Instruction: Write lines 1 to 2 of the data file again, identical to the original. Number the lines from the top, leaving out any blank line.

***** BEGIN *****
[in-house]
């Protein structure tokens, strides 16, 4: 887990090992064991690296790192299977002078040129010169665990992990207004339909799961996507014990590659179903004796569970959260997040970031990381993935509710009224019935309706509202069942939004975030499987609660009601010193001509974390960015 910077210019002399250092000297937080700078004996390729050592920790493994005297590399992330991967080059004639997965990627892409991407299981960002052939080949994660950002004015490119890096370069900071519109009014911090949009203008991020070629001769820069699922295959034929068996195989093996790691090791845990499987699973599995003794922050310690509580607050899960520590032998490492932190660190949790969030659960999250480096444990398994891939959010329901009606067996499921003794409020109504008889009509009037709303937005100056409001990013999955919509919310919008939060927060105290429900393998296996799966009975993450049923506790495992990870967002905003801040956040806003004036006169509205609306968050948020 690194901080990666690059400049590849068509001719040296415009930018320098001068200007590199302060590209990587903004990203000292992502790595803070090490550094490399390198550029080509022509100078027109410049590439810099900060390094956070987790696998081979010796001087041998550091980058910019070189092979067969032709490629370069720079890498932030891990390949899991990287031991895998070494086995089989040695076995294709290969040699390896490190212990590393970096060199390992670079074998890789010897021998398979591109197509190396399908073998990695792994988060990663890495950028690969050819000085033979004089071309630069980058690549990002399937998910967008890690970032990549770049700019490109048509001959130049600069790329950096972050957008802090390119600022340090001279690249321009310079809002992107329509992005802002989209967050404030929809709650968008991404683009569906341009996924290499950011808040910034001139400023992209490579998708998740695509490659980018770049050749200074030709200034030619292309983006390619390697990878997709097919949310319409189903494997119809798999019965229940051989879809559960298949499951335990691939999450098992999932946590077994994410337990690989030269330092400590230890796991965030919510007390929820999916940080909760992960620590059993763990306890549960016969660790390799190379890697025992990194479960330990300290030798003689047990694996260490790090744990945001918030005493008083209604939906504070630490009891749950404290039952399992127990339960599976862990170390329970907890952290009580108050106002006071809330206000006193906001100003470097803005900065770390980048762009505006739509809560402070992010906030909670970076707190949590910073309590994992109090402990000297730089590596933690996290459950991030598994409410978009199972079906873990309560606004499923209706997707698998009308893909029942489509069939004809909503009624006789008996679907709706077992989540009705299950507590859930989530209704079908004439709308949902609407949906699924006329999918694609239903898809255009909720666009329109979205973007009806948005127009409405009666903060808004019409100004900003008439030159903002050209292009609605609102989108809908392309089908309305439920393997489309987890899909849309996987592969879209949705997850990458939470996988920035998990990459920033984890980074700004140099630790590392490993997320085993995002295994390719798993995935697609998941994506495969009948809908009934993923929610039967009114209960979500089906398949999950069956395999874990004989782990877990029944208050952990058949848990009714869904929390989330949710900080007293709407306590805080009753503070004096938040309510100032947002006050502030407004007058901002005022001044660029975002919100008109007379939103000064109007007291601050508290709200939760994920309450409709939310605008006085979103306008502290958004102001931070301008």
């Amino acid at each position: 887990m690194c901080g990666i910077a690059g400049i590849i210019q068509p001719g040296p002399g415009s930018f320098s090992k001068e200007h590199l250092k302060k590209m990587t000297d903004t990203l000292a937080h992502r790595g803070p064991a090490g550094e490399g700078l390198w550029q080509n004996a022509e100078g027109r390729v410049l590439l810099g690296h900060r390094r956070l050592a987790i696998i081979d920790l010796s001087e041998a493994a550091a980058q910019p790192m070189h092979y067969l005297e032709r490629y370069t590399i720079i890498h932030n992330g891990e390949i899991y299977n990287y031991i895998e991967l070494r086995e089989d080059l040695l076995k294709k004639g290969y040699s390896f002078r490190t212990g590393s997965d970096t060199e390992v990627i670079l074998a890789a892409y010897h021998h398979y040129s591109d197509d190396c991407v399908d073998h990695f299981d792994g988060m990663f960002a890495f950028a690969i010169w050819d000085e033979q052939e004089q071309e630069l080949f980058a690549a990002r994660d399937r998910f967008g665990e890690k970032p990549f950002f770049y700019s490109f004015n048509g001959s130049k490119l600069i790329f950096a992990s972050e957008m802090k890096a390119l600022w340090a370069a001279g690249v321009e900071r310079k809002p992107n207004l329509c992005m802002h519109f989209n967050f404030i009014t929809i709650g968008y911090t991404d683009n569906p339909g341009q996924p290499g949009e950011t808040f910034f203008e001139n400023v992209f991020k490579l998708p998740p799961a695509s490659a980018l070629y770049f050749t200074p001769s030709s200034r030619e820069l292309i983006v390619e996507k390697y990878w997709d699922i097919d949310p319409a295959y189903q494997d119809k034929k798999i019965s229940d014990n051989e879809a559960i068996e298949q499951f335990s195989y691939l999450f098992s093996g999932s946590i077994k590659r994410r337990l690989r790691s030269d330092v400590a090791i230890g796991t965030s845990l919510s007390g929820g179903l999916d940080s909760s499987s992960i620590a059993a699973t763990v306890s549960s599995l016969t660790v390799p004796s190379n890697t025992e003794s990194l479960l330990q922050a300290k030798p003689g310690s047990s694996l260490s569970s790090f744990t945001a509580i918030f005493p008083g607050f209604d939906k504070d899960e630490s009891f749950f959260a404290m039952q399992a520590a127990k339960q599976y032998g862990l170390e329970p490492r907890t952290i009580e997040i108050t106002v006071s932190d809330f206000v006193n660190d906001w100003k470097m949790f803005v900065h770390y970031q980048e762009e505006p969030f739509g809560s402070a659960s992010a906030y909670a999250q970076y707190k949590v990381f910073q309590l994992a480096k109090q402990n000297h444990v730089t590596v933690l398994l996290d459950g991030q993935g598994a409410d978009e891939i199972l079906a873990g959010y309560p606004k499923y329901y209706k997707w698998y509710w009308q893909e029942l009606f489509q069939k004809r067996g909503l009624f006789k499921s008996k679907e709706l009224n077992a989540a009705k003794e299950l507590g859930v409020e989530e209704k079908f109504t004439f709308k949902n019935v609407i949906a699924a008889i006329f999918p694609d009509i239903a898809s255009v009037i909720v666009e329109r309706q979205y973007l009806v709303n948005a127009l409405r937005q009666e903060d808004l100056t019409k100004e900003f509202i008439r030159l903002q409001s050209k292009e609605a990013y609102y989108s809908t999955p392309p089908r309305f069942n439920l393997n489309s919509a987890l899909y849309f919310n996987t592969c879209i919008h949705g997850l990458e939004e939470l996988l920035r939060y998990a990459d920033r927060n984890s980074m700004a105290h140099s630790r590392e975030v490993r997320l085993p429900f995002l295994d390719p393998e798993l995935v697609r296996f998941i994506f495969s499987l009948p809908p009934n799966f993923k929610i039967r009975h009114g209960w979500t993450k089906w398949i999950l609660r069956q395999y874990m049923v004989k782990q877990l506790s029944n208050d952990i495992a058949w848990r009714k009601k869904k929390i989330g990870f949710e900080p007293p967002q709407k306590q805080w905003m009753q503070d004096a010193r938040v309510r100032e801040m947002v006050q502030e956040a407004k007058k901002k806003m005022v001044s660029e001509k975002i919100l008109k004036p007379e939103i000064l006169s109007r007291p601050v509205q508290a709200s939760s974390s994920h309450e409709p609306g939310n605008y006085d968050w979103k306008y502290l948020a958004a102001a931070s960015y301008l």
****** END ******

[in-house]
């Protein structure tokens, strides 16, 4: 887990090992064991690296790192299977002078040129010169665990992990207004339909799961996507014990590659179903004796569970959260997040970031990381993935509710009224019935309706509202069942939004975030499987609660009601010193001509974390960015 910077210019002399250092000297937080700078004996390729050592920790493994005297590399992330991967080059004639997965990627892409991407299981960002052939080949994660950002004015490119890096370069900071519109009014911090949009203008991020070629001769820069699922295959034929068996195989093996790691090791845990499987699973599995003794922050310690509580607050899960520590032998490492932190660190949790969030659960999250480096444990398994891939959010329901009606067996499921003794409020109504008889009509009037709303937005100056409001990013999955919509919310919008939060927060105290429900393998296996799966009975993450049923506790495992990870967002905003801040956040806003004036006169509205609306968050948020 690194901080990666690059400049590849068509001719040296415009930018320098001068200007590199302060590209990587903004990203000292992502790595803070090490550094490399390198550029080509022509100078027109410049590439810099900060390094956070987790696998081979010796001087041998550091980058910019070189092979067969032709490629370069720079890498932030891990390949899991990287031991895998070494086995089989040695076995294709290969040699390896490190212990590393970096060199390992670079074998890789010897021998398979591109197509190396399908073998990695792994988060990663890495950028690969050819000085033979004089071309630069980058690549990002399937998910967008890690970032990549770049700019490109048509001959130049600069790329950096972050957008802090390119600022340090001279690249321009310079809002992107329509992005802002989209967050404030929809709650968008991404683009569906341009996924290499950011808040910034001139400023992209490579998708998740695509490659980018770049050749200074030709200034030619292309983006390619390697990878997709097919949310319409189903494997119809798999019965229940051989879809559960298949499951335990691939999450098992999932946590077994994410337990690989030269330092400590230890796991965030919510007390929820999916940080909760992960620590059993763990306890549960016969660790390799190379890697025992990194479960330990300290030798003689047990694996260490790090744990945001918030005493008083209604939906504070630490009891749950404290039952399992127990339960599976862990170390329970907890952290009580108050106002006071809330206000006193906001100003470097803005900065770390980048762009505006739509809560402070992010906030909670970076707190949590910073309590994992109090402990000297730089590596933690996290459950991030598994409410978009199972079906873990309560606004499923209706997707698998009308893909029942489509069939004809909503009624006789008996679907709706077992989540009705299950507590859930989530209704079908004439709308949902609407949906699924006329999918694609239903898809255009909720666009329109979205973007009806948005127009409405009666903060808004019409100004900003008439030159903002050209292009609605609102989108809908392309089908309305439920393997489309987890899909849309996987592969879209949705997850990458939470996988920035998990990459920033984890980074700004140099630790590392490993997320085993995002295994390719798993995935697609998941994506495969009948809908009934993923929610039967009114209960979500089906398949999950069956395999874990004989782990877990029944208050952990058949848990009714869904929390989330949710900080007293709407306590805080009753503070004096938040309510100032947002006050502030407004007058901002005022001044660029975002919100008109007379939103000064109007007291601050508290709200939760994920309450409709939310605008006085979103306008502290958004102001931070301008």